Bass drummer Ken Nice and lead drummer Doug Holloway were in attendance at the city council meeting Oct. 1 to announce the formation of the James C. Richardson Memorial Pipe Band honouring Piper Richardson’s memory. (Jennifer Feinberg/ The Progress)

New pipe band in Chilliwack to honour service and valour of Piper Richardson

They are calling it James C. Richardson Memorial Pipe Band to remember Jimmy

The memory of the late James C. Richardson, recipient of the prestigious Victoria Cross for valour, will be honoured with the formation of a new pipe band in his name.

Bass drummer Ken Nice and lead drummer Doug Holloway were in attendance at the Chilliwack city council meeting Tuesday to announce the formation of the James C. Richardson Memorial Pipe Band in a special presentation.

“War is terrible and no one wants to think of the reality of war,” Nice told council.

But some may not know the story of the brave piper from a Chilliwack family, killed in the Battle at Somme at the tender age of 20, or possibly younger depending on which account you believe.

Richardson is the subject of the stunning life-size bronze statue by sculptor John Weaver on the grounds of the Chilliwack Museum.

Piper Jimmy Richardson signed up to fight and was assigned to the 16th Infantry Battalion Canadian Expeditionary Force regiment in 1914, known as the Canadian Scottish. He was killed at Regina Trench in the Battle of Somme in France in 1916, but not before writing many letters back home to Chilliwack describing his experiences.

Battle of Somme became known as the deadliest battle of the war with a million dead at the end of it for the world to mourn.

“I think it’s pretty important that we honour them and remember them,” Nice said.

The anniversary of Piper Richardson’s death is coming up, and an inaugural event for the new pipe band is being planned to recognize the only Chilliwack soldier to have ever been awarded the Victoria Cross for valor and the only piper to ever receive the VC.

Chilliwack is known for its corn, and for dairy farming but it also has this “fascinating” military heritage that is also “sad” but worthy of bringing everyone’s attention to, Nice said.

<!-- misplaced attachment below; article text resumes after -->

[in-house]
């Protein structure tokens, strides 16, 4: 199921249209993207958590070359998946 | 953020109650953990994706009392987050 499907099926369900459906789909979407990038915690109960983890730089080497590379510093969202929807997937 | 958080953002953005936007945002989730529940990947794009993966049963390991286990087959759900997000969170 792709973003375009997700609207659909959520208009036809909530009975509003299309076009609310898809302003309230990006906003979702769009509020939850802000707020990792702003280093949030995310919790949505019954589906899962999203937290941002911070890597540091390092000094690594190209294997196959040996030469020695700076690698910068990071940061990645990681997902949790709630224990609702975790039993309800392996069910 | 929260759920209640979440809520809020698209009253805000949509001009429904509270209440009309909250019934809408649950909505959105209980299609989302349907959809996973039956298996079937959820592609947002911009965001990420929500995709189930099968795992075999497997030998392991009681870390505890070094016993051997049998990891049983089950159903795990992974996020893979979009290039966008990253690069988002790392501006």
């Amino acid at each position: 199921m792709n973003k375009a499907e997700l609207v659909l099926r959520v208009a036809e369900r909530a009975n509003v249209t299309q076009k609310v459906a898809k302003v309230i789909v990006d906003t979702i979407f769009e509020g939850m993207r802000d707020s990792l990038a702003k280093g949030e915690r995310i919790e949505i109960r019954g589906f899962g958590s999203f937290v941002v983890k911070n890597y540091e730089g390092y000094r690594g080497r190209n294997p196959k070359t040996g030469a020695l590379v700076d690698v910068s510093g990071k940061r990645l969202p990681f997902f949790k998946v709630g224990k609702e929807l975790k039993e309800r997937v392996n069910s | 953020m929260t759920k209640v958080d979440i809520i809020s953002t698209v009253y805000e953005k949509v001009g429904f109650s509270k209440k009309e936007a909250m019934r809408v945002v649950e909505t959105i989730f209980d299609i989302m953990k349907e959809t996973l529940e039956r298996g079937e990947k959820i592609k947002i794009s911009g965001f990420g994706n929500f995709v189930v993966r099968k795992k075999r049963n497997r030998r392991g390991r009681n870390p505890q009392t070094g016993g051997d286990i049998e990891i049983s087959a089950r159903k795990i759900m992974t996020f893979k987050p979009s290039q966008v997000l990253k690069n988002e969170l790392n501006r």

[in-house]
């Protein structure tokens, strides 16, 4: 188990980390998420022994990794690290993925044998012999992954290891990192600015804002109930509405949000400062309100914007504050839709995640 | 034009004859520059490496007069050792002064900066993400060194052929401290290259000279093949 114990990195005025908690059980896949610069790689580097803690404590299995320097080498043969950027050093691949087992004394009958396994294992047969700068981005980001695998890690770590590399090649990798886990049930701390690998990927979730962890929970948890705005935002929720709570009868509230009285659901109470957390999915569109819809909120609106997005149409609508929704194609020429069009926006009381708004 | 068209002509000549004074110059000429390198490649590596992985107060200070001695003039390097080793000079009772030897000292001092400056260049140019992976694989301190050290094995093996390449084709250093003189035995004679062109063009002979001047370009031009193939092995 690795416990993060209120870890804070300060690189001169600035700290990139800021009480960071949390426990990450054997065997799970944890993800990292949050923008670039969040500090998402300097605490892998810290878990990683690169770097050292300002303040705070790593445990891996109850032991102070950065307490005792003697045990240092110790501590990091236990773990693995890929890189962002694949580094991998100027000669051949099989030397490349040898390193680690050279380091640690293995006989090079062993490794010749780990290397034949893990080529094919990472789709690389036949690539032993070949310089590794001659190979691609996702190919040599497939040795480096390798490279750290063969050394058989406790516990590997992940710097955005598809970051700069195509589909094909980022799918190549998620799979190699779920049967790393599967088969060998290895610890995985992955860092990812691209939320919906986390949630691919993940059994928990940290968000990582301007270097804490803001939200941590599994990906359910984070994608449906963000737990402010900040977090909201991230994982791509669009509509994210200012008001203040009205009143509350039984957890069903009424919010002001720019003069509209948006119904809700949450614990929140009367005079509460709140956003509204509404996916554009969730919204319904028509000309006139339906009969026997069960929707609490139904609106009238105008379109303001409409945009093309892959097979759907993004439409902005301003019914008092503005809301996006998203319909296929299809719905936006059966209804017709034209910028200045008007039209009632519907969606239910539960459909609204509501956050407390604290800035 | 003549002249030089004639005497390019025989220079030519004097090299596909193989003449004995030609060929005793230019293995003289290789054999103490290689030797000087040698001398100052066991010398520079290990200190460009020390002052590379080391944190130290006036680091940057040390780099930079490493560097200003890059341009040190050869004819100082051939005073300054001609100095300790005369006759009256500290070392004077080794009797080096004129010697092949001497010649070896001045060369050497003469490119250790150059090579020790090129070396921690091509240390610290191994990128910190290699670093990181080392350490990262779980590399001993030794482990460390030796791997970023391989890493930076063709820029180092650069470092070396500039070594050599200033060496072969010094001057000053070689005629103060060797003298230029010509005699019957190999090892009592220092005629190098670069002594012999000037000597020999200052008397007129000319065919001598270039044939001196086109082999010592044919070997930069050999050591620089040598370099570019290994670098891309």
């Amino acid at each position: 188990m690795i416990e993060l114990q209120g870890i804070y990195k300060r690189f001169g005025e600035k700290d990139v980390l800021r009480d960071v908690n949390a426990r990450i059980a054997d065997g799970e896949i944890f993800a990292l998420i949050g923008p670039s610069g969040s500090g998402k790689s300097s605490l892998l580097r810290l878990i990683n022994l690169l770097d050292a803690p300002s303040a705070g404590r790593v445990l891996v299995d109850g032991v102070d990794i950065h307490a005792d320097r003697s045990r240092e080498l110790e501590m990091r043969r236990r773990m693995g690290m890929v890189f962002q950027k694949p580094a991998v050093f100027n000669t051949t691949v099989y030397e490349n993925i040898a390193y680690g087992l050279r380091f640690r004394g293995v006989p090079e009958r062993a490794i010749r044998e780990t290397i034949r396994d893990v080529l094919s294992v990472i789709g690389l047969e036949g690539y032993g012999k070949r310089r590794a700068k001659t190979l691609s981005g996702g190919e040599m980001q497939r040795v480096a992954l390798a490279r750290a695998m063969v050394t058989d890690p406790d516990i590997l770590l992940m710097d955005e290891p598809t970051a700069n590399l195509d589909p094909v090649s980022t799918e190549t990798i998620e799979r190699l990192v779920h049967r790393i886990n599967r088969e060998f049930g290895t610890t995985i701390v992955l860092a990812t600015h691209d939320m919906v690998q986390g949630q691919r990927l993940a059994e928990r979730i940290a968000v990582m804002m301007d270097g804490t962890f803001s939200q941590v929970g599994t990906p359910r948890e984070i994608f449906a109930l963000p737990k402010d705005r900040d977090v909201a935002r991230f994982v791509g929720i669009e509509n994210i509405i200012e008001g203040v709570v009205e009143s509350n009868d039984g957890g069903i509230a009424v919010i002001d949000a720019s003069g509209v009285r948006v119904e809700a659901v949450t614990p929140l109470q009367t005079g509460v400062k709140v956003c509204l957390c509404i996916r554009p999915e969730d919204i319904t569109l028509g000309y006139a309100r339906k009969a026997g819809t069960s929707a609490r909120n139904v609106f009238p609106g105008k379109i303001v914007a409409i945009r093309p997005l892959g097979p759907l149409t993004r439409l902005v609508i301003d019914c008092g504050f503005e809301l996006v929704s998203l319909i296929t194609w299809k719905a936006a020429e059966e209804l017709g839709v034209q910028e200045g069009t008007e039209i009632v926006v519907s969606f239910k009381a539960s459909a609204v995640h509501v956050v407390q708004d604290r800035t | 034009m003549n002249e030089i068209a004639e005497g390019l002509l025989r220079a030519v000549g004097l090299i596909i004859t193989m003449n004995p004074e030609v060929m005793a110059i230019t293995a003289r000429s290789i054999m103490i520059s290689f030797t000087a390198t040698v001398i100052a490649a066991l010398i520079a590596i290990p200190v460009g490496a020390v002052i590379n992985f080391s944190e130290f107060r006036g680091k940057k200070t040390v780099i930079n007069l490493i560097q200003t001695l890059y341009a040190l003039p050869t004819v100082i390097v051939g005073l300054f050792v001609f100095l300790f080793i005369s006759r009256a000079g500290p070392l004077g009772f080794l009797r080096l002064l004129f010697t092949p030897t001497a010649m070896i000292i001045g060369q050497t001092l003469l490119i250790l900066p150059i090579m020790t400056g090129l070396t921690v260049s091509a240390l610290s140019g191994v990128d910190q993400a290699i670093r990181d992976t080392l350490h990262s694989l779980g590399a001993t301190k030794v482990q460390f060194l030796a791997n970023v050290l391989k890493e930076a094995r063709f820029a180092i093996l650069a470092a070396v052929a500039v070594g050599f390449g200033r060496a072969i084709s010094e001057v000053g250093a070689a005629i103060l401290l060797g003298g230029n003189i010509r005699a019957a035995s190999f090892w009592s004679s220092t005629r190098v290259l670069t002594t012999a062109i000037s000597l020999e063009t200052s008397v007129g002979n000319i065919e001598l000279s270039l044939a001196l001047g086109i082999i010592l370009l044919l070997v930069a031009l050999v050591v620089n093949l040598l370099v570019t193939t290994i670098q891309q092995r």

“We have a passion and our passion is pipes and drums,” Nice said, adding the idea of forming the band was to commemorate the hero.

So far they have 10 active members who have joined.

“It a nice way to start a little band,” Nice added.

James Cleland Richardson, died on the blood-soaked battlefield in 1916 and was buried on Oct. 9, posthumously earning the only Victoria Cross ever awarded to a piper for his “conspicuous bravery, and devotion to duty.”

Piper Richardson was praised in the official citation for asking his superior for permission to “play his company over the top” and eventually so inspired by his “splendid example of courage,” that they rushed the barbed wire with “such fury and determination” that the position was captured.

The young piper’s incredible “coolness” in the face of heavy fire is considered nothing short of astonishing.

Later, after participating in bombing operations, he put down his pipes as he stopped to carry a wounded officer off the battlefield. He went a distance and then remembered that he had left his pipes behind.

“Although strongly urged not to do so, he insisted on returning to get his pipes. He was never seen again, and death has been presumed accordingly owing to lapse of time,” according to the citation.

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The drum emblazoned with the name of the new band in town, the James C. Richardson Memorial Pipe Band. (Jennifer Feinberg/ The Progress)

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